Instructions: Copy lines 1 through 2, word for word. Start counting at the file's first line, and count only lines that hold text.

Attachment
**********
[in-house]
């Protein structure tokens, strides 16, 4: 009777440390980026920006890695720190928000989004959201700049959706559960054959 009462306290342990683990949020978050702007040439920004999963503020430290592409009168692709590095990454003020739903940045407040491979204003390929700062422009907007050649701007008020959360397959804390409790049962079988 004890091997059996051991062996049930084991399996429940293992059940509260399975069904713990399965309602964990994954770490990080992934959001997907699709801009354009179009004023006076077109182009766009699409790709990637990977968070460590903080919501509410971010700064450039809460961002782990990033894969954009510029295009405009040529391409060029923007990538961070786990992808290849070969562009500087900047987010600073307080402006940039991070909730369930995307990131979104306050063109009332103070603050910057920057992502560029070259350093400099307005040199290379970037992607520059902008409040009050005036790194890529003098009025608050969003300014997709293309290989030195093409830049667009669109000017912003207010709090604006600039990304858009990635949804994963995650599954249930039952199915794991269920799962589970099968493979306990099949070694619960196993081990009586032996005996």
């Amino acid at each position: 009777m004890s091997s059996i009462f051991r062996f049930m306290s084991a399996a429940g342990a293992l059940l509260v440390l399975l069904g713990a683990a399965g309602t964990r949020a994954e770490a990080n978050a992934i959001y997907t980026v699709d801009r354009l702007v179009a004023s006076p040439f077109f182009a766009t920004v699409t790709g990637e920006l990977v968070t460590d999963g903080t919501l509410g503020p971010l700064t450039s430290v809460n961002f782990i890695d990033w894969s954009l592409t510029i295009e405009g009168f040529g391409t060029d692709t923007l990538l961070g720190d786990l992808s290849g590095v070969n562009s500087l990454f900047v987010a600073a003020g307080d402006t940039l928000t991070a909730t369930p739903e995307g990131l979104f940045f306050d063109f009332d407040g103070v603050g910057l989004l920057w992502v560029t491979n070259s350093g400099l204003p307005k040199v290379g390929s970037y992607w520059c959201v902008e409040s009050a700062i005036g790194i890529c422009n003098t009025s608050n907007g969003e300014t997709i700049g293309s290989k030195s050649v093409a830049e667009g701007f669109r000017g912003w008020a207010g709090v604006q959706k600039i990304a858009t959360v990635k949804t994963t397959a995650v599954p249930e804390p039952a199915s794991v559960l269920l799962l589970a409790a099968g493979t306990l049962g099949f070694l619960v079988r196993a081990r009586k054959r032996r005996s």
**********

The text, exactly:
[in-house]
């Protein structure tokens, strides 16, 4: 009777440390980026920006890695720190928000989004959201700049959706559960054959 009462306290342990683990949020978050702007040439920004999963503020430290592409009168692709590095990454003020739903940045407040491979204003390929700062422009907007050649701007008020959360397959804390409790049962079988 004890091997059996051991062996049930084991399996429940293992059940509260399975069904713990399965309602964990994954770490990080992934959001997907699709801009354009179009004023006076077109182009766009699409790709990637990977968070460590903080919501509410971010700064450039809460961002782990990033894969954009510029295009405009040529391409060029923007990538961070786990992808290849070969562009500087900047987010600073307080402006940039991070909730369930995307990131979104306050063109009332103070603050910057920057992502560029070259350093400099307005040199290379970037992607520059902008409040009050005036790194890529003098009025608050969003300014997709293309290989030195093409830049667009669109000017912003207010709090604006600039990304858009990635949804994963995650599954249930039952199915794991269920799962589970099968493979306990099949070694619960196993081990009586032996005996």